Mihalchik A, Wood M. Considerations for standardization and derivation of pediatric and neonatal tolerable exposure limits for extractable and leachable compounds from medical devices. Poster presented at Society of Toxicology Annual Meeting, San Diego, CA, March 2022.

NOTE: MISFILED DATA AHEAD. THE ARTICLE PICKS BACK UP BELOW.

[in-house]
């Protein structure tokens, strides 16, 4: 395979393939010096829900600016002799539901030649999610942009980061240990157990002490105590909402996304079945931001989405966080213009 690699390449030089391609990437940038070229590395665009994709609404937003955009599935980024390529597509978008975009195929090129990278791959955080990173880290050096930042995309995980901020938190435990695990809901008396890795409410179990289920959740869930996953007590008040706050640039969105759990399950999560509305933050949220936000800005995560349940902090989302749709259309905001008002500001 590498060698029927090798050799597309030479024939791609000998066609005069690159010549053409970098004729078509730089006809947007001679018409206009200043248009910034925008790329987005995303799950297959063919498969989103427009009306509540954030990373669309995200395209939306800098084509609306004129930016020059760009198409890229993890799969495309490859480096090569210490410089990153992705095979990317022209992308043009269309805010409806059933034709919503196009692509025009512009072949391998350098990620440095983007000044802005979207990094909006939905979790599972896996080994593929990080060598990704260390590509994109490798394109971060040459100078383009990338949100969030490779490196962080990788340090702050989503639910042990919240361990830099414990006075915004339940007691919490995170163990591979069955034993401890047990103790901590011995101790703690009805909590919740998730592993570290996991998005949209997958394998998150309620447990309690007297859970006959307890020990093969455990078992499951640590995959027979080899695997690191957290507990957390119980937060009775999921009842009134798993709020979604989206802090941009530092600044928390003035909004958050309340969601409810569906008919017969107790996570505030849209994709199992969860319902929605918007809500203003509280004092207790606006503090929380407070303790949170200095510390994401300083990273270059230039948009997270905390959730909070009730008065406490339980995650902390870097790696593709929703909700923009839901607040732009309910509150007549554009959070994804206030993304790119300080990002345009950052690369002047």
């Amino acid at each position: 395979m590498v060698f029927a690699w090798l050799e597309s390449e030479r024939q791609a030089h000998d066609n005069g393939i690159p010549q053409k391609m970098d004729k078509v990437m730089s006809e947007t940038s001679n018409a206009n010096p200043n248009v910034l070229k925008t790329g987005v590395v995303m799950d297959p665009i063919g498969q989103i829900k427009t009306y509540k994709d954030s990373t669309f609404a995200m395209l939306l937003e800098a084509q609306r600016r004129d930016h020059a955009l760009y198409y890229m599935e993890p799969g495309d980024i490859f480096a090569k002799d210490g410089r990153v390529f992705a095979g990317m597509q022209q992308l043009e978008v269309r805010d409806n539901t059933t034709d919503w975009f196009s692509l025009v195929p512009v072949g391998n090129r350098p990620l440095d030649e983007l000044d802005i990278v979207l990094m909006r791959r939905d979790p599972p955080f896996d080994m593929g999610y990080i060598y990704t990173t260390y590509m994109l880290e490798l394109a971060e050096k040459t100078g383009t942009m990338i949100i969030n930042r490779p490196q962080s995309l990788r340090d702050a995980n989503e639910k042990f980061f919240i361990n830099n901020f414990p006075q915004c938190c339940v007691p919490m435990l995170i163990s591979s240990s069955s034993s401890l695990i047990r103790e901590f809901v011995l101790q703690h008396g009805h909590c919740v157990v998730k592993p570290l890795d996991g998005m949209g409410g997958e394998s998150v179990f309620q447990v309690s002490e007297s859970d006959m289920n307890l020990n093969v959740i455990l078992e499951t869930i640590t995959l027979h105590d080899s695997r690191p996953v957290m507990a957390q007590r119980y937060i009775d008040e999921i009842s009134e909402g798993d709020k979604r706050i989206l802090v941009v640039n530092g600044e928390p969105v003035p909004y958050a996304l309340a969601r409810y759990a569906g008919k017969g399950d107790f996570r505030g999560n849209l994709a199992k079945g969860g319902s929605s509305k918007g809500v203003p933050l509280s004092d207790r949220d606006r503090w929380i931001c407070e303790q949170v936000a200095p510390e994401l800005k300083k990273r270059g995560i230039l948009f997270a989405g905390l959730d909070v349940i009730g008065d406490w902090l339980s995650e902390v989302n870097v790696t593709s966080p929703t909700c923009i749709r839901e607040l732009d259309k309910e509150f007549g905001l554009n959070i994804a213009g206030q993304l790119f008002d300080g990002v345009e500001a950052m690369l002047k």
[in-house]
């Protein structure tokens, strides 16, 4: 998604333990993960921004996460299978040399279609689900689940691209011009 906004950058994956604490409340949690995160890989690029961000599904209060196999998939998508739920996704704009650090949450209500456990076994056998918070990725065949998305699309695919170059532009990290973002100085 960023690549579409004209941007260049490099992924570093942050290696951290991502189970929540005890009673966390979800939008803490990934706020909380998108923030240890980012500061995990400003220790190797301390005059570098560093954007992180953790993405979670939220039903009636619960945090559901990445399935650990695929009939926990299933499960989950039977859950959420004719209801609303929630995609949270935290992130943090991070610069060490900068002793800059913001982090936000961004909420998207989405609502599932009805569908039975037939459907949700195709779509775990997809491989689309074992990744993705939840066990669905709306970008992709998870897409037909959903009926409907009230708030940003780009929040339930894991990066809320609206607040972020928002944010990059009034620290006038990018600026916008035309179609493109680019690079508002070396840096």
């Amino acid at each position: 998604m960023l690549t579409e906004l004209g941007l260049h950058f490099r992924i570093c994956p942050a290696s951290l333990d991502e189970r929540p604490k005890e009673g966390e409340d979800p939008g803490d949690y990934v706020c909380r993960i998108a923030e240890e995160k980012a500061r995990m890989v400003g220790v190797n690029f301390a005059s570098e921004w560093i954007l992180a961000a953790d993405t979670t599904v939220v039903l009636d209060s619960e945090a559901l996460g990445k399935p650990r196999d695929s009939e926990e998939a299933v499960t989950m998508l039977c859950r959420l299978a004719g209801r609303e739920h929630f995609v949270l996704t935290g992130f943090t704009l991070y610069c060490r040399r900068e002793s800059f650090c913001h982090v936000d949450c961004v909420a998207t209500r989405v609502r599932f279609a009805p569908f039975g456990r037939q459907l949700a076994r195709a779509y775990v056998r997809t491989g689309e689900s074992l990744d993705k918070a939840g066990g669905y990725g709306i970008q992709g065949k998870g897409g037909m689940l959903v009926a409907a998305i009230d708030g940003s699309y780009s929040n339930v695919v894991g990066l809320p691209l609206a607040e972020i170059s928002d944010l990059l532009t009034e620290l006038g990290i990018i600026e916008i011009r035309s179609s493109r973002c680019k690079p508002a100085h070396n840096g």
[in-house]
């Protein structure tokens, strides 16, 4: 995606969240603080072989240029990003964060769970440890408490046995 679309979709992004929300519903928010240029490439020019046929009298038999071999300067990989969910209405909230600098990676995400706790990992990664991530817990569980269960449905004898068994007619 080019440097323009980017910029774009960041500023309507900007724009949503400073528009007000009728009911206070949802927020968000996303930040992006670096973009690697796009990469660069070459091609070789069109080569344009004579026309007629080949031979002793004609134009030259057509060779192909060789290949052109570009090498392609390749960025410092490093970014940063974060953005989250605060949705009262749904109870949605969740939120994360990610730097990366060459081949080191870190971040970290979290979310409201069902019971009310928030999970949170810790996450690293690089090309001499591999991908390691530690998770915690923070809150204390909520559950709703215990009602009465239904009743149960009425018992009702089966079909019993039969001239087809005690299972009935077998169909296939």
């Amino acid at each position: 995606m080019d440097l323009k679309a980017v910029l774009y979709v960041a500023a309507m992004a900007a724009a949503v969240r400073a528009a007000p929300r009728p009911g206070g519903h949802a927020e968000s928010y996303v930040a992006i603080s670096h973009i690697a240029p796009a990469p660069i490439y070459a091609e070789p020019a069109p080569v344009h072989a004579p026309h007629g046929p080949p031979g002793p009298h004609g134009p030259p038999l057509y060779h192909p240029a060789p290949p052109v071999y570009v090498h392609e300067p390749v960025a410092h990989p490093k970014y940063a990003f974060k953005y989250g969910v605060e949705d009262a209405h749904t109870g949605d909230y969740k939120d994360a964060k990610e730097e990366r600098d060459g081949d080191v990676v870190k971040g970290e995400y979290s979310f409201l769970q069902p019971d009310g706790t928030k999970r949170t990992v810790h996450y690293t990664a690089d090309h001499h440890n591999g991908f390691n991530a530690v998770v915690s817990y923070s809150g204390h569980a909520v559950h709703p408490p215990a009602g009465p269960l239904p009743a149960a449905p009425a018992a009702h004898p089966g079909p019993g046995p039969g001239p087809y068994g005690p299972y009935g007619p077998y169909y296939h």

The risk assessment paradigm is formally well described for extractables and leachables (E&Ls) derived from medical devices for adult patients; however, few guidance documents or literature resources are available that describe derivation of tolerable exposure (TE) limits in vulnerable patient populations such as children and neonates. Existing ISO 10993 guidance regarding special populations suggests adjusting for body weight or considering population-specific data, when available, in deriving the TE. However, guidance is not provided on a standardized method of ensuring pediatric safety in the absence of nonclinical juvenile toxicity data or pediatric clinical data associated with a clearly defined point of departure. Nor does international regulatory guidance clarify how a risk assessor should adjust ICH Q3C values used in medical device risk assessment, other than accounting for differences in patient body weight. To address this gap, this poster describes the key considerations in performing a pediatric-specific evaluation of E&Ls: 1. Search strategies to identify juvenile nonclinical and clinical toxicity data 2. Consideration of differences in adult and pediatric or neonatal metabolism 3. Use of juvenile-specific data as the point of departure 4. Use of standardized pediatric weight adjustment values 5. Accounting for route-to-route extrapolation if juvenile toxicity data are unavailable for the route of interest. Case studies describing derivation of pediatric and neonatal TE values for common E&Ls, including cyclohexanone and 2,4-di-tert-butylphenol, as well as cyclohexane and toluene listed in ICH Q3C, will be provided to highlight various scenarios in which clinical data, nonclinical juvenile data, or a mixture of data sources are available to address pediatric and neonatal safety. A discussion of selecting appropriate, scalable uncertainty factors in the presence or absence of adequate pediatric or neonatal data associated with deriving a tolerable intake (TI) will be described in the context of the case studies, as will selection of population-specific points of departure in deriving pediatric and neonatal TI and subsequent TE values.